JO 7400.2K
Effective Date:
April 3, 2014

Subject:  Procedures for Handling Airspace Matters
This Basic includes Change 1 effective 7/24/14.


Section 5. Regional/Service Area Office Actions

21-5-1. GENERAL

a. SUA proposals should be processed as expeditiously as possible, consistent with thorough analysis, public notice procedures, and environmental requirements. This is necessary to ensure that decisions are based on the most current data, and that limited funding and personnel resources are used efficiently. The proponent should receive a timely determination on the disposition of the proposal in order to conduct its mission or consider alternatives. Lengthy delays in processing the proposal may result in the need for a supplemental public comment period, and/or the revalidation of the aeronautical and environmental studies.

b. The service area office will notify the appropriate regional military representative, in writing, if a significant processing delay is anticipated or major problems arise.


This paragraph describes the basic SUA processing items accomplished at the regional/service area office level. The service area office may supplement or modify the sequence of these items as needed.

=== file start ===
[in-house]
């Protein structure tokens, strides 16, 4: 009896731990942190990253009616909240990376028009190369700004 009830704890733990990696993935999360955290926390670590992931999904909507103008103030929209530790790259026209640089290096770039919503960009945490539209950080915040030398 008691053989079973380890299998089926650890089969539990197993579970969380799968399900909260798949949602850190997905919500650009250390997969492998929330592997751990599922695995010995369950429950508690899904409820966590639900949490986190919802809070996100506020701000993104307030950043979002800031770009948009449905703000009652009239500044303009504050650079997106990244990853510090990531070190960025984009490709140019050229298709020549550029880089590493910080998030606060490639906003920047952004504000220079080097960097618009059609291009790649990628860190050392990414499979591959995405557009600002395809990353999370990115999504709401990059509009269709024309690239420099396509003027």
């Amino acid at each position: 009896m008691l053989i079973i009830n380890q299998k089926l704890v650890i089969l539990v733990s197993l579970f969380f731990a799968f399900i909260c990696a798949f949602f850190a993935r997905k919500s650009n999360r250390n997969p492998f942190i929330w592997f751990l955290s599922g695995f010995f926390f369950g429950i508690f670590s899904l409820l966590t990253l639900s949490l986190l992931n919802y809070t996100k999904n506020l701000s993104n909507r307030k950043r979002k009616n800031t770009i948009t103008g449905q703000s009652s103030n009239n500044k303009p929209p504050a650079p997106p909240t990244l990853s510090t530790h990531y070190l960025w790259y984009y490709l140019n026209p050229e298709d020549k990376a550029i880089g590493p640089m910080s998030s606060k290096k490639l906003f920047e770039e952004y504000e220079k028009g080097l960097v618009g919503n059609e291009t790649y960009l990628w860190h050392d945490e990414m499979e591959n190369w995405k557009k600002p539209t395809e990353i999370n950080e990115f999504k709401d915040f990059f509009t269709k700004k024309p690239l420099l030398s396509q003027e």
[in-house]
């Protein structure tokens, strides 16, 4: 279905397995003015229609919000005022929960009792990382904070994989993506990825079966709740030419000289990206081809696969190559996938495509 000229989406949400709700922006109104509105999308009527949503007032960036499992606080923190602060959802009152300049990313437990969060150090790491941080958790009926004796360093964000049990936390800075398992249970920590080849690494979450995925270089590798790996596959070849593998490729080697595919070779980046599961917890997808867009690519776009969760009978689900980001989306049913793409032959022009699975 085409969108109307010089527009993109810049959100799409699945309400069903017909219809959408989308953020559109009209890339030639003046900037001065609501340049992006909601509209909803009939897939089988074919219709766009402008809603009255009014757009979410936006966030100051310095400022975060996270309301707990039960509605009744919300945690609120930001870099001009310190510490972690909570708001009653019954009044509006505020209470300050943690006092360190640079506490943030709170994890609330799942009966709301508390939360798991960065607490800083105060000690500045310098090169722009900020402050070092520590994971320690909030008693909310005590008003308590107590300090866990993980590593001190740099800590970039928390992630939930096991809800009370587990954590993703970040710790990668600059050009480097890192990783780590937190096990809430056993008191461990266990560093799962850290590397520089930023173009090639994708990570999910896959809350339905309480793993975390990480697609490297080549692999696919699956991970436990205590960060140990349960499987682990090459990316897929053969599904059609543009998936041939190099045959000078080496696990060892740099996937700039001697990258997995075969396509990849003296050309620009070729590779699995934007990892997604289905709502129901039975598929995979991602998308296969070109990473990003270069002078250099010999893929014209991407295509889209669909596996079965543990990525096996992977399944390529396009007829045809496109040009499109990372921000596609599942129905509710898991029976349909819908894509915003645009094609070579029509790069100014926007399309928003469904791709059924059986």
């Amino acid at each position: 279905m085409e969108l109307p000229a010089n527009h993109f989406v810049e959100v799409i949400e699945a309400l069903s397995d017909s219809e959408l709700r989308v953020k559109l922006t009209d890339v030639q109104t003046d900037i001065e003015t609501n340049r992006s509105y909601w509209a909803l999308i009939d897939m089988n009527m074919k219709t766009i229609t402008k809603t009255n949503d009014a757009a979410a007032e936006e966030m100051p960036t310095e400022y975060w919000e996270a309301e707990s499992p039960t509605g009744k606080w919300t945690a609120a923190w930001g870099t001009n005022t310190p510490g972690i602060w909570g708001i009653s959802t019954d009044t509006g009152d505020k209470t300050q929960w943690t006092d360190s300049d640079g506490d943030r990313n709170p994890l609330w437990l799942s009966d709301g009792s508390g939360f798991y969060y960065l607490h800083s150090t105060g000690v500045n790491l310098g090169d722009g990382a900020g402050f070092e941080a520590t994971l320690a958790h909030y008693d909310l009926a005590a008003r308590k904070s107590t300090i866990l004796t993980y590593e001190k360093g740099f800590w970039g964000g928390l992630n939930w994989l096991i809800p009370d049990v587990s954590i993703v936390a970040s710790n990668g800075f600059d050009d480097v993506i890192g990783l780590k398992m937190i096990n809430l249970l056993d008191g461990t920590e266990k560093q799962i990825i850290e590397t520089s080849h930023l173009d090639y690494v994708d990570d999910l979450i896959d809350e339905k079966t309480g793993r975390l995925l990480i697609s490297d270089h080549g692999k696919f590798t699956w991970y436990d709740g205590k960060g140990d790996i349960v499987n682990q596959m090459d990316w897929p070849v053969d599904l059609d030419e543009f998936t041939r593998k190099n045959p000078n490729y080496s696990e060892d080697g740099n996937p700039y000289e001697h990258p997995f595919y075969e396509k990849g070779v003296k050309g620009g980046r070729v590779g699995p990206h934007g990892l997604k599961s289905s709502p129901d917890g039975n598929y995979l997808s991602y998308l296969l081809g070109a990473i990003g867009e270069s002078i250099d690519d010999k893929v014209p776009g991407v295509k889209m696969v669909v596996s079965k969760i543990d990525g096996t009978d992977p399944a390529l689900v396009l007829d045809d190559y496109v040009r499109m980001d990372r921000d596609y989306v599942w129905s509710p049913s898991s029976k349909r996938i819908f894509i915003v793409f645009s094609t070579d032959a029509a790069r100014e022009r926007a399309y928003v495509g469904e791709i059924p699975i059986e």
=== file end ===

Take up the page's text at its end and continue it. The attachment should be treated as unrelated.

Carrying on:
a. Assign a rulemaking docket number or nonrulemaking study number, as appropriate (see Chapter 2 of this order).

When amending any part of the legal description of an existing SUA area, a docket number, or study number must be assigned. This includes minor changes, editorial corrections, and the reduction or revocation of the airspace.

b.  Review the proposal package for content and compliance with the requirements of this order.

c. Task concerned ATC facilities to conduct an aeronautical study of the proposal (see Section 6 of this chapter).

d. Determine if other airspace or airport actions are pending or on file at the region/service area office for possible conflict with the proposal.

e. Coordinate with other FAA offices (e.g., Airports, FPT, Flight Standards, etc.) as required for assistance in identifying impacts on airport development plans, aviation safety, and IFR/VFR operations.

f. Coordinate the proposal with adjacent regional office service area office, if necessary.

g. Circularize nonrulemaking proposals as specified in Chapter 2, and Chapter 21, Section 1 of this order. Send an information copy of each circular to Airspace Regulations and ATC Procedures Group.

h. For restricted area or prohibited area proposals, submit the proposal package to Airspace Regulations and ATC Procedures Group to initiate rulemaking action.

i. Determine if an informal airspace meeting will be held.

If informal airspace meetings or environmental public meetings are planned, and the schedule is known, include meeting information in the nonrulemaking circular, or in the rulemaking package for publication in the NPRM. Also, see meeting notification requirements in Chapter 2 of this order.